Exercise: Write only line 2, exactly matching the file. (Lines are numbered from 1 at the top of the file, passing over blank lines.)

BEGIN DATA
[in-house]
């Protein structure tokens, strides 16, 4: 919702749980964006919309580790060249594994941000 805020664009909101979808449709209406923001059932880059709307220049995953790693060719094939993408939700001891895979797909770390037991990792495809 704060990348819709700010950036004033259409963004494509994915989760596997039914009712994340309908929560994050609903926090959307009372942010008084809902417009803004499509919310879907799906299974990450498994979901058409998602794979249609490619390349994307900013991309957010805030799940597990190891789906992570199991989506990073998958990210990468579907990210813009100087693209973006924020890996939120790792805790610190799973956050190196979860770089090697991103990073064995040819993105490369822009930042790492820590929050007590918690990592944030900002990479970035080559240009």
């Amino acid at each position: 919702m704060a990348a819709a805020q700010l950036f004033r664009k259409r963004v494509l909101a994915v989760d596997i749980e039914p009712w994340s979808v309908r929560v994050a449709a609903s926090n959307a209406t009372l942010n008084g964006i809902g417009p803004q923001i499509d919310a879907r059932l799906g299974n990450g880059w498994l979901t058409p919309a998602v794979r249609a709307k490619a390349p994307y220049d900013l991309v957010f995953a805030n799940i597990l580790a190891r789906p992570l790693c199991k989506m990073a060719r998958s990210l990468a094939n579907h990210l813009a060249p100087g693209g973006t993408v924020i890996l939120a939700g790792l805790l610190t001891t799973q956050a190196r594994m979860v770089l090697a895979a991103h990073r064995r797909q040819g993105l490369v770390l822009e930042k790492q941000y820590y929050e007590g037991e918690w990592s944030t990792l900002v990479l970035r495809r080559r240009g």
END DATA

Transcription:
């Protein structure tokens, strides 16, 4: 919702749980964006919309580790060249594994941000 805020664009909101979808449709209406923001059932880059709307220049995953790693060719094939993408939700001891895979797909770390037991990792495809 704060990348819709700010950036004033259409963004494509994915989760596997039914009712994340309908929560994050609903926090959307009372942010008084809902417009803004499509919310879907799906299974990450498994979901058409998602794979249609490619390349994307900013991309957010805030799940597990190891789906992570199991989506990073998958990210990468579907990210813009100087693209973006924020890996939120790792805790610190799973956050190196979860770089090697991103990073064995040819993105490369822009930042790492820590929050007590918690990592944030900002990479970035080559240009």